Department of Medicine, Faculty of Medicine, Division of Community Internal Medicine, University of British Columbia (UBC)
Department of Medicine, Faculty of Medicine, Division of Palliative Care, UBC
Faculty of Pharmaceutical Sciences, UBC
Dr. Caroline MacCallum is a specialist in internal medicine, with expertise in complex pain and cannabinoid medicine. She is a clinical instructor in the Department of Medicine; Adjunct Professor in the Faculty of Pharmaceutical Sciences program; and associate member in the Dept. of Palliative Care at the University of British Columbia.
Dr. MacCallum is assistant editor for the recently published Cannabinoids and Pain book by Springer; and first author on eight chapters pertaining to pharmacovigilance including: mental health, impairment, dosing, patient safety (contraindications & drug interactions), use in adolescence, product safety, pain, and opioid substitution.
Her foremost contribution to the scientific literature is Practical Considerations for Medical Cannabis Administration and Dosing, published in the European Journal of Internal Medicine. This seminal paper has been cited over 300 times.
Dr. MacCallum has presented internationally on the topics of cannabis dosing, safety and polypharmacy reduction/substitution. Her research interests focus on the use of cannabis as an adjuvant to standard of care for complex conditions including: chronic pain, fibromyalgia/chronic fatigue syndrome, neurodevelopmental disorders, post-traumatic stress disorder, and traumatic brain injury; deprescribing/drug substitution; pharmacovigilance and impairment.
Endocannabinoids for Pain, Sleep, and Deprescribing Opioids
Cannabinoids have multimodal mechanisms of action producing analgesia and may also provide relief for symptom clusters which accompany chronic non-cancer pain via effects on the endocannabinoid system.
The evidence from existing clinical studies provides important preliminary data to show that there may be synergistic effects between cannabinoids and opioids (cannabis-opioid mutual potentiation) wherein cannabinoids interact and sensitize opioid receptors in anti-nociceptive brain regions. An adjunct trial of cannabis with opioid therapy in individuals with chronic non-cancer pain has been proposed for symptom improvement, and potential opioid tapering, through these synergistic effects.
Studies have demonstrated benefits for cannabis in the management of insomnia through improvements in sleep quality and sleep disturbances. Data on the effects of cannabinoids on sleep in medical conditions such as chronic pain and PTSD are also reviewed.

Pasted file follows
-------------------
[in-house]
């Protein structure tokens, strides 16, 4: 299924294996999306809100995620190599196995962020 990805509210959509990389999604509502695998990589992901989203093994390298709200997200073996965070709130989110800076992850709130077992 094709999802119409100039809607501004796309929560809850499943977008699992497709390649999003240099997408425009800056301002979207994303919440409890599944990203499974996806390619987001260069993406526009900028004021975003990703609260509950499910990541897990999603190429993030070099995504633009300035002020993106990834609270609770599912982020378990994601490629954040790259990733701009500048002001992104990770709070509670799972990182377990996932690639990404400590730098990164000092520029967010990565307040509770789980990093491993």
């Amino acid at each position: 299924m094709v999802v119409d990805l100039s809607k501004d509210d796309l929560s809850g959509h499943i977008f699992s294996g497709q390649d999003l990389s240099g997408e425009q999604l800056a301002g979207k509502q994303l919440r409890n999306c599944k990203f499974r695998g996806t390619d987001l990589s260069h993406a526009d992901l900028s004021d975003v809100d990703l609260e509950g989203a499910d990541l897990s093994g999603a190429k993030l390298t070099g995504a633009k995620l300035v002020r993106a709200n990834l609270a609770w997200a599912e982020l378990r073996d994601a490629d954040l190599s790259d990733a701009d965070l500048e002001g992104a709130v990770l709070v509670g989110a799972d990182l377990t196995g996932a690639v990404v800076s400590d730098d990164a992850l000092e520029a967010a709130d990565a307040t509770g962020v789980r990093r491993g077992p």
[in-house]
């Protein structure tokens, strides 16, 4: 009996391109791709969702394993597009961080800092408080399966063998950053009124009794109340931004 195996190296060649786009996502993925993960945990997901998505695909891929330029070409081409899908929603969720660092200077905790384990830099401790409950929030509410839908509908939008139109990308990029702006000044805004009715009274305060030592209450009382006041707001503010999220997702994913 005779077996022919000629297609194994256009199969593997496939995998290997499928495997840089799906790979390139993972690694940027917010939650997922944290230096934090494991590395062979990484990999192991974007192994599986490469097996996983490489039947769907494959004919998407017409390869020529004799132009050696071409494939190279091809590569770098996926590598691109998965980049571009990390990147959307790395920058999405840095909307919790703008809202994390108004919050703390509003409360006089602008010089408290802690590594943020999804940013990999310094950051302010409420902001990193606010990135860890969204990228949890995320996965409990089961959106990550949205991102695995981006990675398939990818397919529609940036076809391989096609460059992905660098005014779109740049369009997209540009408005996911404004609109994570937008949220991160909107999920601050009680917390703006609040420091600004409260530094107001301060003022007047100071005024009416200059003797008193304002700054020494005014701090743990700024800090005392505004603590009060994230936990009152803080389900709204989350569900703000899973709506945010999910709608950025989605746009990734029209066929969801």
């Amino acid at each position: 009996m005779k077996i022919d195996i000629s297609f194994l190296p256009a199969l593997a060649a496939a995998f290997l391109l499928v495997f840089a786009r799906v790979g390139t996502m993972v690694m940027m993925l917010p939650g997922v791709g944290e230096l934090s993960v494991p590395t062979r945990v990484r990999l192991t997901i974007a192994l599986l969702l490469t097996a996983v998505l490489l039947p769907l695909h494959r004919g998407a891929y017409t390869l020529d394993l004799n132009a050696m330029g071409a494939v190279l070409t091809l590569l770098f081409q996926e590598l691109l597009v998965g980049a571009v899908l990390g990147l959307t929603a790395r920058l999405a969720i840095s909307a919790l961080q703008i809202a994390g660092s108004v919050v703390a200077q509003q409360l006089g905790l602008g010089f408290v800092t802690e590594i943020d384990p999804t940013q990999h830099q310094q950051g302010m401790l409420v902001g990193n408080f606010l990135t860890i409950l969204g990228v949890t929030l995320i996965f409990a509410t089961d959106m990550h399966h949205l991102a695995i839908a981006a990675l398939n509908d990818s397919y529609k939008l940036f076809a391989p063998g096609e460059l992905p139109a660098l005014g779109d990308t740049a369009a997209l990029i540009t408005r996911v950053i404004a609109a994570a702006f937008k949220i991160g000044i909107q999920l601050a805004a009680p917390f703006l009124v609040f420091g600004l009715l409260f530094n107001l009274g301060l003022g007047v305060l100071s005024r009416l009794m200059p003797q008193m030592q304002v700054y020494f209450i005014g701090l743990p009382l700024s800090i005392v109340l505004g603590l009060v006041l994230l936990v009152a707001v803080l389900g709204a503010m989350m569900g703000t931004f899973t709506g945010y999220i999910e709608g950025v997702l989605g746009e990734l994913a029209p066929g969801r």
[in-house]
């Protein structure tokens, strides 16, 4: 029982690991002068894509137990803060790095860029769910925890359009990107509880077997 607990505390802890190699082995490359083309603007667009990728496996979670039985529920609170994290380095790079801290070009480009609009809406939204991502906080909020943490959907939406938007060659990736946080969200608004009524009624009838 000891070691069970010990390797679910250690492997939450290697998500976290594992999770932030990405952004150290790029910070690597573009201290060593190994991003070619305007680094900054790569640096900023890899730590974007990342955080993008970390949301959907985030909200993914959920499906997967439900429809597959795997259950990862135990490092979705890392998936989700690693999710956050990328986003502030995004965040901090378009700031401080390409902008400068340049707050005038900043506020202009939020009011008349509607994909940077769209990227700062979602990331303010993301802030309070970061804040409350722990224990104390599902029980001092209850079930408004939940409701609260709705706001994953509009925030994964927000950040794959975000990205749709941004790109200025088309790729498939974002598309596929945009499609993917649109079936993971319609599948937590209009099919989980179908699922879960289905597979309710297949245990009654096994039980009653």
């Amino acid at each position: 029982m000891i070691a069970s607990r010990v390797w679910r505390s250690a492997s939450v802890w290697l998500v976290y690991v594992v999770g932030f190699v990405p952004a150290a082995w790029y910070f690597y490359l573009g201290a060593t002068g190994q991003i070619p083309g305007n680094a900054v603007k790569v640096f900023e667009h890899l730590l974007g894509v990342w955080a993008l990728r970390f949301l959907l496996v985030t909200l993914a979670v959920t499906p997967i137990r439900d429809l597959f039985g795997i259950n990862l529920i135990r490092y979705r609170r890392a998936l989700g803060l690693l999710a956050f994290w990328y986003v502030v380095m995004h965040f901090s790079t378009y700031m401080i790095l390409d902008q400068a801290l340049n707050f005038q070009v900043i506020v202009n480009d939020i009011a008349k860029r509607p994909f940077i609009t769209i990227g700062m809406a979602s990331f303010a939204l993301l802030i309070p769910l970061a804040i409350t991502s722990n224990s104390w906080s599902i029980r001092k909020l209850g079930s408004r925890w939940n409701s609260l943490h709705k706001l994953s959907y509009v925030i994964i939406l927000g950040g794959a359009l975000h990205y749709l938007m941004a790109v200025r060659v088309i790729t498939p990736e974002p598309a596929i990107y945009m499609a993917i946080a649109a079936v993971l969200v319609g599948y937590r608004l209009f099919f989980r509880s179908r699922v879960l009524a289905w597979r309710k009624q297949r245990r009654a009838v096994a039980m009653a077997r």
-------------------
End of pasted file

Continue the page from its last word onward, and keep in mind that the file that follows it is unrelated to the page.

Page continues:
This presentation will review the available evidence and summarize practical steps for initiating the safe use of medical cannabis in patients with chronic pain, insomnia, and for those who wish to discontinue opioid use.
Peer Reviewer. Ask Your Provider About Cannabis: Increasing Nurse Practitioner Knowledge and Confidence. Cannabis and Cannabinoid Research. 2021 – https://doi.org/10.1089/can.2021.0061
Peer Reviewer. Perspectives of pediatric oncologists and palliative care physicians on the therapeutic use of cannabis in children with cancer. Cancer Rep (Hoboken). 2021 – https://pubmed.ncbi.nlm.nih.gov/34672127/
Rapid response to ‘Medical cannabis or cannabinoids for chronic pain: a clinical practice guideline’. BMJ. 2021 – https://doi.org/10.1136/bmj.n2040
Narouze SN, MacCallum CA. eds. Cannabinoids and Pain. Springer; 2021
Consensus recommendations on dosing and administration of medical cannabis to treat chronic pain: results of a modified Delphi process. Journal of Cannabis Research. 2021 – https://doi.org/10.1186/s42238-021-00073-1
“Is medical cannabis safe for my patients?” A practical review of cannabis safety considerations. European Journal of Internal Medicine. 2021 – https://doi.org/10.1016/j.ejim.2021.05.002
Practical strategies using medical cannabis to reduce harms associated with long term opioid use in chronic pain. Frontiers in Pharmacology. 2021 – https://doi.org/10.3389/fphar.2021.633168
Duration of neurocognitive impairment with medical cannabis use: a scoping review. Frontiers in Psychiatry. 2021 – https://doi.org/10.3389/fpsyt.2021.638962
Guidance in Authorizing Cannabis Products Within Primary Care © 2021 The College of Family Physicians of Canada
Canadian clinical practice guidelines for the use of plant-based cannabis and cannabinoid-based products in the management of chronic non-cancer pain and co-occurring conditions: protocol for a systematic literature review. BMJ Open. 2020;10:e036114 – http://dx.doi.org/10.1136/bmjopen-2019-036114
Characterization of mental health in cannabis dispensary users, using structured clinical interviews and standardized assessment instruments. BMC Psychiatry. 2019;19:335 – https://doi.org/10.1186/s12888-019-2324-z
Practical considerations in medical cannabis administration and dosing. European Journal of Internal Medicine. 2018;49 – https://doi.org/10.1016/j.ejim.2018.01.004